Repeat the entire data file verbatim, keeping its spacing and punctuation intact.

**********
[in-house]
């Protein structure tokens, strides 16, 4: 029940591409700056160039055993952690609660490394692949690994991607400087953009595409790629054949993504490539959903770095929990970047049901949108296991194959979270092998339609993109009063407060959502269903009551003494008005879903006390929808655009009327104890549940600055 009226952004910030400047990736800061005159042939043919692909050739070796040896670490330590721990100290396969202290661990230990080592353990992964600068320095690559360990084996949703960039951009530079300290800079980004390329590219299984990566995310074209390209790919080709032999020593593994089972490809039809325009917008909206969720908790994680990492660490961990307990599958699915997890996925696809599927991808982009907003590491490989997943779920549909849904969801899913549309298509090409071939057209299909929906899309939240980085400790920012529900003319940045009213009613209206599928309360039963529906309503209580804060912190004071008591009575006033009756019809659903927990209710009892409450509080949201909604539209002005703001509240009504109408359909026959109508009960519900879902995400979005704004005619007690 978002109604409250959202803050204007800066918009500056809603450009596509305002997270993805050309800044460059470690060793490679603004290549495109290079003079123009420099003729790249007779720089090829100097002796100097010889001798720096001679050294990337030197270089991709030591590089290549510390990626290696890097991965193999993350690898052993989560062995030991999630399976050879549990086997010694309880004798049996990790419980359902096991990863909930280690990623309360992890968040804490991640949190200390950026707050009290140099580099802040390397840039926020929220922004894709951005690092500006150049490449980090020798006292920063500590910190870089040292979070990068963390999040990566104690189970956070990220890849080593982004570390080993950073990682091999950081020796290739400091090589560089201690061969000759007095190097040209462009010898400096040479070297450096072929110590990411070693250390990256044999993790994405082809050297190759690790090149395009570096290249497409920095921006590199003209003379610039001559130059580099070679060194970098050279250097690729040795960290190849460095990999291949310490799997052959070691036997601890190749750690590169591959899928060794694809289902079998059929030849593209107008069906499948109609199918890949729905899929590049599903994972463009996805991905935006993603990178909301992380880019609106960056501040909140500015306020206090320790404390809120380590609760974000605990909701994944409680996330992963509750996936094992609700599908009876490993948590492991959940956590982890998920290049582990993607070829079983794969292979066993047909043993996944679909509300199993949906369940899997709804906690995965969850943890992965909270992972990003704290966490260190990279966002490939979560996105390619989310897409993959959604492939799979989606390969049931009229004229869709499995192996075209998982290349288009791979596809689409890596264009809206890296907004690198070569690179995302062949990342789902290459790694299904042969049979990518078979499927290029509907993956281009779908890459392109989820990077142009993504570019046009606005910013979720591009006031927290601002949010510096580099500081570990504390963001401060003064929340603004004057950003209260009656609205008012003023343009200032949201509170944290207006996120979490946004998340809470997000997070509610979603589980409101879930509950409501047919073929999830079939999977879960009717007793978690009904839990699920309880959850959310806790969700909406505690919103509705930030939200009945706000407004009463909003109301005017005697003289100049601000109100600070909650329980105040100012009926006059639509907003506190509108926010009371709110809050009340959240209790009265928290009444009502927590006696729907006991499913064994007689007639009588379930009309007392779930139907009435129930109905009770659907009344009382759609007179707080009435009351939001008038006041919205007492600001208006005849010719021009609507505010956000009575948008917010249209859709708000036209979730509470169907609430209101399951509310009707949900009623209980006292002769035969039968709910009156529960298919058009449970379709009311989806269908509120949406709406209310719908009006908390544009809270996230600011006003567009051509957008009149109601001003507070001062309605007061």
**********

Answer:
[in-house]
């Protein structure tokens, strides 16, 4: 029940591409700056160039055993952690609660490394692949690994991607400087953009595409790629054949993504490539959903770095929990970047049901949108296991194959979270092998339609993109009063407060959502269903009551003494008005879903006390929808655009009327104890549940600055 009226952004910030400047990736800061005159042939043919692909050739070796040896670490330590721990100290396969202290661990230990080592353990992964600068320095690559360990084996949703960039951009530079300290800079980004390329590219299984990566995310074209390209790919080709032999020593593994089972490809039809325009917008909206969720908790994680990492660490961990307990599958699915997890996925696809599927991808982009907003590491490989997943779920549909849904969801899913549309298509090409071939057209299909929906899309939240980085400790920012529900003319940045009213009613209206599928309360039963529906309503209580804060912190004071008591009575006033009756019809659903927990209710009892409450509080949201909604539209002005703001509240009504109408359909026959109508009960519900879902995400979005704004005619007690 978002109604409250959202803050204007800066918009500056809603450009596509305002997270993805050309800044460059470690060793490679603004290549495109290079003079123009420099003729790249007779720089090829100097002796100097010889001798720096001679050294990337030197270089991709030591590089290549510390990626290696890097991965193999993350690898052993989560062995030991999630399976050879549990086997010694309880004798049996990790419980359902096991990863909930280690990623309360992890968040804490991640949190200390950026707050009290140099580099802040390397840039926020929220922004894709951005690092500006150049490449980090020798006292920063500590910190870089040292979070990068963390999040990566104690189970956070990220890849080593982004570390080993950073990682091999950081020796290739400091090589560089201690061969000759007095190097040209462009010898400096040479070297450096072929110590990411070693250390990256044999993790994405082809050297190759690790090149395009570096290249497409920095921006590199003209003379610039001559130059580099070679060194970098050279250097690729040795960290190849460095990999291949310490799997052959070691036997601890190749750690590169591959899928060794694809289902079998059929030849593209107008069906499948109609199918890949729905899929590049599903994972463009996805991905935006993603990178909301992380880019609106960056501040909140500015306020206090320790404390809120380590609760974000605990909701994944409680996330992963509750996936094992609700599908009876490993948590492991959940956590982890998920290049582990993607070829079983794969292979066993047909043993996944679909509300199993949906369940899997709804906690995965969850943890992965909270992972990003704290966490260190990279966002490939979560996105390619989310897409993959959604492939799979989606390969049931009229004229869709499995192996075209998982290349288009791979596809689409890596264009809206890296907004690198070569690179995302062949990342789902290459790694299904042969049979990518078979499927290029509907993956281009779908890459392109989820990077142009993504570019046009606005910013979720591009006031927290601002949010510096580099500081570990504390963001401060003064929340603004004057950003209260009656609205008012003023343009200032949201509170944290207006996120979490946004998340809470997000997070509610979603589980409101879930509950409501047919073929999830079939999977879960009717007793978690009904839990699920309880959850959310806790969700909406505690919103509705930030939200009945706000407004009463909003109301005017005697003289100049601000109100600070909650329980105040100012009926006059639509907003506190509108926010009371709110809050009340959240209790009265928290009444009502927590006696729907006991499913064994007689007639009588379930009309007392779930139907009435129930109905009770659907009344009382759609007179707080009435009351939001008038006041919205007492600001208006005849010719021009609507505010956000009575948008917010249209859709708000036209979730509470169907609430209101399951509310009707949900009623209980006292002769035969039968709910009156529960298919058009449970379709009311989806269908509120949406709406209310719908009006908390544009809270996230600011006003567009051509957008009149109601001003507070001062309605007061």